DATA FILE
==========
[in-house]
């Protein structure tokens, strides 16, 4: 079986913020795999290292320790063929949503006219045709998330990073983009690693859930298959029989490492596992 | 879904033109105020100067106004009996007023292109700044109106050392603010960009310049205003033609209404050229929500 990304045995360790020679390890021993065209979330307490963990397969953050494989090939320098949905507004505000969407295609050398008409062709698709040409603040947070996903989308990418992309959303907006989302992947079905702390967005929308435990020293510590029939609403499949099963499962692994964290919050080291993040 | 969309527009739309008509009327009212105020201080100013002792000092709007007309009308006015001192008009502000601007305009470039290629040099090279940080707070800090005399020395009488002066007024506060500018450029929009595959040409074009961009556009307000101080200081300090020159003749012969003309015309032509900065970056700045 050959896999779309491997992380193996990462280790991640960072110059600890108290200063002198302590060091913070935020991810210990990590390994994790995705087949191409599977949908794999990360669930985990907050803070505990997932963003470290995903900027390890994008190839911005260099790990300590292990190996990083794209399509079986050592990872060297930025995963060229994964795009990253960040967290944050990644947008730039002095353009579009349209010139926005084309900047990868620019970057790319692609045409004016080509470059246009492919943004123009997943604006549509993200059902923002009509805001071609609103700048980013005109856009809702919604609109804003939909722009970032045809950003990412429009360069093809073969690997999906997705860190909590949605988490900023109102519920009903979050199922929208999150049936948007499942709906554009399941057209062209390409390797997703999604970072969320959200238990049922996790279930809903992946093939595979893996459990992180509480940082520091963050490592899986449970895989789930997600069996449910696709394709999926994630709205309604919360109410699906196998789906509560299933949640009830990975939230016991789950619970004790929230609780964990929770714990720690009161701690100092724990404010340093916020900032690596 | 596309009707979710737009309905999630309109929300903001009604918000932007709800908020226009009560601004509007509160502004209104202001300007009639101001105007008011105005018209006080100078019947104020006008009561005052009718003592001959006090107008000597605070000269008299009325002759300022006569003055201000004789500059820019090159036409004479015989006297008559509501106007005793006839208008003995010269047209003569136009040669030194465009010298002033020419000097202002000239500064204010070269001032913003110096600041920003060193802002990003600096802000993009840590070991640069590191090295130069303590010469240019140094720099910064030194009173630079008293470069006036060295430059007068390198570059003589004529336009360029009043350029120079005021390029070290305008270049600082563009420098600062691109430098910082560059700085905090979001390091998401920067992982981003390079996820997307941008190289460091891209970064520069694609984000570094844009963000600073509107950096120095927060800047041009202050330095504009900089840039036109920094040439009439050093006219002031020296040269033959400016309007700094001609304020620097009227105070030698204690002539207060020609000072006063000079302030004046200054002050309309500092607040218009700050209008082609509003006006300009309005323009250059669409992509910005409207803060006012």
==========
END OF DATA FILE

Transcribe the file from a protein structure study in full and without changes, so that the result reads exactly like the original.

[in-house]
């Protein structure tokens, strides 16, 4: 079986913020795999290292320790063929949503006219045709998330990073983009690693859930298959029989490492596992 | 879904033109105020100067106004009996007023292109700044109106050392603010960009310049205003033609209404050229929500 990304045995360790020679390890021993065209979330307490963990397969953050494989090939320098949905507004505000969407295609050398008409062709698709040409603040947070996903989308990418992309959303907006989302992947079905702390967005929308435990020293510590029939609403499949099963499962692994964290919050080291993040 | 969309527009739309008509009327009212105020201080100013002792000092709007007309009308006015001192008009502000601007305009470039290629040099090279940080707070800090005399020395009488002066007024506060500018450029929009595959040409074009961009556009307000101080200081300090020159003749012969003309015309032509900065970056700045 050959896999779309491997992380193996990462280790991640960072110059600890108290200063002198302590060091913070935020991810210990990590390994994790995705087949191409599977949908794999990360669930985990907050803070505990997932963003470290995903900027390890994008190839911005260099790990300590292990190996990083794209399509079986050592990872060297930025995963060229994964795009990253960040967290944050990644947008730039002095353009579009349209010139926005084309900047990868620019970057790319692609045409004016080509470059246009492919943004123009997943604006549509993200059902923002009509805001071609609103700048980013005109856009809702919604609109804003939909722009970032045809950003990412429009360069093809073969690997999906997705860190909590949605988490900023109102519920009903979050199922929208999150049936948007499942709906554009399941057209062209390409390797997703999604970072969320959200238990049922996790279930809903992946093939595979893996459990992180509480940082520091963050490592899986449970895989789930997600069996449910696709394709999926994630709205309604919360109410699906196998789906509560299933949640009830990975939230016991789950619970004790929230609780964990929770714990720690009161701690100092724990404010340093916020900032690596 | 596309009707979710737009309905999630309109929300903001009604918000932007709800908020226009009560601004509007509160502004209104202001300007009639101001105007008011105005018209006080100078019947104020006008009561005052009718003592001959006090107008000597605070000269008299009325002759300022006569003055201000004789500059820019090159036409004479015989006297008559509501106007005793006839208008003995010269047209003569136009040669030194465009010298002033020419000097202002000239500064204010070269001032913003110096600041920003060193802002990003600096802000993009840590070991640069590191090295130069303590010469240019140094720099910064030194009173630079008293470069006036060295430059007068390198570059003589004529336009360029009043350029120079005021390029070290305008270049600082563009420098600062691109430098910082560059700085905090979001390091998401920067992982981003390079996820997307941008190289460091891209970064520069694609984000570094844009963000600073509107950096120095927060800047041009202050330095504009900089840039036109920094040439009439050093006219002031020296040269033959400016309007700094001609304020620097009227105070030698204690002539207060020609000072006063000079302030004046200054002050309309500092607040218009700050209008082609509003006006300009309005323009250059669409992509910005409207803060006012």